Winds of fortune: tree of ice (conjunction)

Jacova stood beneath spreading boughs of translucent ice, and turned her face toward the east.

As dawn broke across the trees below her, she began to move in a slow circle around the prone Pietro. As she moved, she touched him on the forehead; on his lips; on each shoulder; on either side of his chest; on his navel; on each shin. As the sun peeked above the horizon for the first time, she began to sing a quiet bubbling song weaving nine words of power over and over in time with her flowing gestures.

Iosca leaned close to Yani, and whispered reassuringly:

“Jacova is evoking the power of the Tree of Ice,” she told the boy’s father. “It will purge the last of the sickness from your son. You must not become afraid at what you see - the venom must flow out of his body. It may look as if she is hurting him, but she is not.”

Yani nodded jerkily, his face pale, his eyes red from crying.

“Is she powerful enough to do this by herself?” he asked, haltingly, not wanting to appear ungrateful, but concerned nonetheless.

“Yes, you need not worry. She is a master of this magic, she has performed it many times. The Tree of Ice will melt and flow through little Pietro, and where it has passed there will be no more poison. Trust us. In this place, at this time, before the Tree, there is nothing so corrupt that Jacova cannot purify it.”

The magician’s song had become louder as the onlookers whispered among themselves, her gestures wider, swifter, and more joyous. The sun was nearly above the horizon when her bubbling, liquid song was rudely interrupted.

A shudder ran through the Tree of Ice, and then cracks began to appear revealing the mithril framework beneath. Before either magician or father could move, great chunks of ice began to slough off the Tree, like calving glaciers. Jacova desperately tried to maintain focus on her ritual, but was knocked to the ground when one of the boughs snapped off completely, striking her face. She disappeared from sight behind the bier.

Iosca ran to her aid, arm raised to protect her own face from flying shards of ice. She stifled a whimper when she saw that Jacova was not moving, blood pumping from a ruined face and madly twisted shoulder.

Whispering a line from the Rhyme of the Bear to steady her nerves, she swiftly began a healing invocation. Out of the corner of her eye she saw Yani covering his son’s prone body with his own, shielding him.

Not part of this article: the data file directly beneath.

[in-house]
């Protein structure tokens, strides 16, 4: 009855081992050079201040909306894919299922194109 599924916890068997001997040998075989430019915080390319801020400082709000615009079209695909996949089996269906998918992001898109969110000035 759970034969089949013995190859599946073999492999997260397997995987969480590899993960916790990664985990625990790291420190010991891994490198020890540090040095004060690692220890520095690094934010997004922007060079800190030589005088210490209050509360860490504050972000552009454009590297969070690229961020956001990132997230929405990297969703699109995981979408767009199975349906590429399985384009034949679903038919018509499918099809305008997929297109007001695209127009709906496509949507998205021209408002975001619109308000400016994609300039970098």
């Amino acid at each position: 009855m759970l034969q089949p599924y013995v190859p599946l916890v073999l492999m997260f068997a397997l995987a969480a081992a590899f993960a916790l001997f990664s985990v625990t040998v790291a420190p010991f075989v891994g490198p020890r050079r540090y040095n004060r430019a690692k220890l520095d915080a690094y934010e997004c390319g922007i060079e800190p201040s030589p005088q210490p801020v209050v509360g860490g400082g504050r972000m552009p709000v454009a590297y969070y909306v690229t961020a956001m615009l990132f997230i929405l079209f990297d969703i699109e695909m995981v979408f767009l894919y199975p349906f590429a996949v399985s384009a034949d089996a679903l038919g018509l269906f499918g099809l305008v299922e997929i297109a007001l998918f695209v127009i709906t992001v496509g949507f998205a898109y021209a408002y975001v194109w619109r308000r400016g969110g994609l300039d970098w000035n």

Immediately she knew something was wrong. Her stomach twisted in her belly, and a freezing chill ran through her. There was an unspeakable taste in her mouth something … impossible to put into words how … like bile and salt and rotten milk. She clamped her teeth tight and rasped the last few words of the spell, sending healing energies through Jacova. She was able to prevent her gorge rising for long enough to see the bleeding slow and the torn skin and flesh begin to knit before she was forced to turn aside and vomit her early breakfast onto the flagstones of the Izlechivaya Dvor.

Pausing only to wipe her mouth, she called for Yani to come help her move the heavy length of ice and metal that pinned Jacova to the stone. She spared a glance for the broken tree, and for a moment in the early morning light it appeared to run with thick, rotten blood. She swore under her breath, but this was a problem for another time. For now, she had lives to save.

A major conjunction of the stars! Reflecting (or causing) a shift in the tides of magic! It’s been a while since we’ve had one of those. You can learn about the conjunction here → … onjunction

Unlike most previous conjunctions, this one has implications for spellcasters as well as ritual magicians - especially spellcasters who use heal, swift heal, purify, purge, and restore limb.

But it has significant implications for Spring ritualists, and for a few Day ritualists as well. The opportunity to work certain rituals more easily … for a price. I’ll be interested to see who chooses to embrace the taint and who avoids it like the plague.

Either way … all you magicians get practicing your “I don’t feel well” expressions, and all you apothecaries lay in some Epsom Salt and Tums
wink emoticon

The picture is By Dajohnson6000 “David Johnson” (Own work) [Public domain], via Wikimedia Commons and was taken during a 2007 December Ice Storm: that inch of ice covering the tree is apparently quite real.

#embracethetaint, #nicksaysitsoundsrude, #letshopeitstemporaryey?